An ipsilateral approach via femoral artery was established using 6 Fr SheathLess PV (ASAHI Intecc, Tokyo, Japan), and the distal peroneal artery, which was not seen in the second EVT, was observed as a puncturable site (Fig. 1). Therefore, the peroneal artery was punctured, and ICHIBANYARI (Kaneka Medix Corporation, Osaka, Japan) and Cruise (ASAHI Intecc co, Aichi, Japan) were inserted as the retrograde approach. Wire knuckle technique from both sides, intravascular-ultrasound-guided wiring from antegrade, and controlled antegrade and retrograde subintimal tracking were attempted. However, they failed because the occlusion site was too hard to cross. Another retrograde approach via proximal anterior tibial artery was done, which was also unsuccessful. Although the re-entry failed, antegrade and retrograde wires from peroneal artery were close to each other. Therefore, we inserted 5Fr sheath (Terumo, Tokyo, Japan), and 5 mm Goose Neck Snare (Medtronic, MN, US) catheters were placed from both sides. Then, both snares were aligned to be punctured percutaneously (Fig. 2A). An 18 G micro-puncture needle penetrated both snare loops percutaneously (Fig. 2B). After the inner needle was removed, 0.014-inch wire was inserted into the outer part (Fig. 2C). The retrograde snare grasped the wire and was pulled until it was externalized, and the middle part came to the occluded lesion (Fig. 2D). Then, the antegrade snare was pulled so that the wire could cross the lesion (Fig. 2E). SEEKER microcatheter (BD, NJ, USA) was advanced along the externalized wire and crossed the lesion (Fig. 2F). The wire was replaced by a new 0.014-inch Gladius MG14 PV ES (ASAHI Intecc co, Aichi, Japan) and the pull-through system was created. The schema of the technique is shown in Supplemental Fig. 1. (A) Two snare loops are placed in the same level. (B) A micro-puncture needle was inserted through the two loops percutaneously. (C) A 0.014-inch guide wire is advanced through the needle. (D) After removing the needle, the retrograde snare was pulled, while the antegrade snare was advanced to cross the occluded lesion. (E) The antegrade snare pulled the wire so that the wire crosses the occluded lesion. (F) A microcatheter was advanced along the externalized wire from retrograde side and crossed the lesion. A 4.0 mm SHIDEN HP (Kaneka Medix Corporation, Osaka, Japan) balloon was inflated for 10 min for lesion preparation and hemostasis. After the balloon dilatation, the hemostasis was achieved. The procedure was completed using an endoluminal stent-graft, VIABAHN (W. L. Gore & Associates, DE, US) 6.0 × 150 mm for popliteal artery, and two interwoven stents, SUPERA (Abbott, IL, US) 6.5 × 60 mm for SFA, and 5.5 × 60 mm for the tibio peroneal trunk, following pre-dilatation with a 6.0 mm non-compliant balloon. Final angiography revealed no complications (Fig. 3).
A duplex ultrasound on the day after the procedure showed patency of the superficial femoral artery and popliteal artery recanalization without any access-site complications. The symptoms improved after the EVT (Rutherford category I), and the patient did not develop restenosis at 2 years follow-up, which was confirmed by ultrasonography.
Previously, the snare piercing technique with a single antegrade snare was reported to be effective for femoropopliteal CTO cases with difficulty re-entering from subintimal space to true distal lumen . Our technique modified this technique; we placed two snares antegradely and retrogradely and positioned the two loops on the same level. Thus, the snare piercing technique could be performed whenever the subintimal approach from both sides gets close regardless of the presence of lesion calcification. In addition, the double snare piecing technique can be effective when the antegrade wiring cannot reach the true distal lumen level; however, retrograde sheath insertion is required, which could be invasive. On the other hand, the single snare piercing technique require the antegrade wiring to that level. In our institution, the antegrade approach and conventional retrograde approach were attempted as the first strategy for CTO lesions. When these approaches were unsuccessful, the double snare piercing technique or single snare piercing technique were performed. Although the decision was at discretion of the attending physician, our institution had 4 cases of double snare piercing technique, all of which were technically and clinically successful and uneventful. A larger series and longer follow-up are warranted to establish the safety and efficacy of this technique.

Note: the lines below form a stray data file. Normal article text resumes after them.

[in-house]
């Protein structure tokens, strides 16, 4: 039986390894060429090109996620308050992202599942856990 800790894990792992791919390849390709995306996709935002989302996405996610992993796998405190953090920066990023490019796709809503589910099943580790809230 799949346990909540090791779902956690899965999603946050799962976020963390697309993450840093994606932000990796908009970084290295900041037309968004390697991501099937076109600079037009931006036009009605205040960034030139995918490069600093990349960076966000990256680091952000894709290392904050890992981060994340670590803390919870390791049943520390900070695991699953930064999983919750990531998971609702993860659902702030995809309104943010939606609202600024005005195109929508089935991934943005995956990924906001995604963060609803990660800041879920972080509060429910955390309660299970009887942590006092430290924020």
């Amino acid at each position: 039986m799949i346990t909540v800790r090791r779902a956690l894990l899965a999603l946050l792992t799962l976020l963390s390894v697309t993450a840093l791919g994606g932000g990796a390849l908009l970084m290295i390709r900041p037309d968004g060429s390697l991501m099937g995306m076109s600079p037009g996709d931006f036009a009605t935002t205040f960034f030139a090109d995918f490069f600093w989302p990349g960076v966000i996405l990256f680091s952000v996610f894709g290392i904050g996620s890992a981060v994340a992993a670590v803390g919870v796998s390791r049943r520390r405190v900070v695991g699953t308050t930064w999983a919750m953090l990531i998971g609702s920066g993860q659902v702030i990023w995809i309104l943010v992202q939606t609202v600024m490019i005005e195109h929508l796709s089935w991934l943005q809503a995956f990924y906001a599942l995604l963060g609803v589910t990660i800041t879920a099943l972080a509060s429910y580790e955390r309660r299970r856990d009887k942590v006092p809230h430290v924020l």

The current case demonstrated a successful treatment for popliteal artery CTO with double snare piercing technique, which might be one option for challenging femoropopliteal CTO cases.
Availability of data and materials
The data and material on the case report is available from the corresponding author, KT, upon reasonable request.
Chronic total occlusion
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Ethics approval and consent to participate
The institutional review board at Shonan Kamakura General Hospital approved the submission of the case report.
Consent for publication
The patient in this case report agreed for publication and the informed consent was obtained.
KT is a consultant of Gore, has served as a proctor of the Viabahn heparin-bonded stent graft, and has received honorarium from Gore and Medtronic. HM, SU, EK, YT, TY, and SS have nothing to declare.
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Schema of double snare piercing technique. A. Two snares were placed in the same level. B. A micro-puncture needle was inserted through the two loops. C. A 0.014-inch guidewire was advanced. D. After removing the needle, the retrograde snare was pulled, while the antegrade snare was advanced to cross the occluded lesion. E. The antegrade snare pulled the wire so that the wire crosses the occluded lesion. F. A microcatheter was advanced along the externalized wire from retrograde side and crossed the lesion.
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Miyashita, H., Tobita, K., Uchida, S. et al. A case of chronic total occlusion in popliteal artery recanalized by double snare piercing technique. CVIR Endovasc 6, 34 (2023). https://doi.org/10.1186/s42155-023-00380-z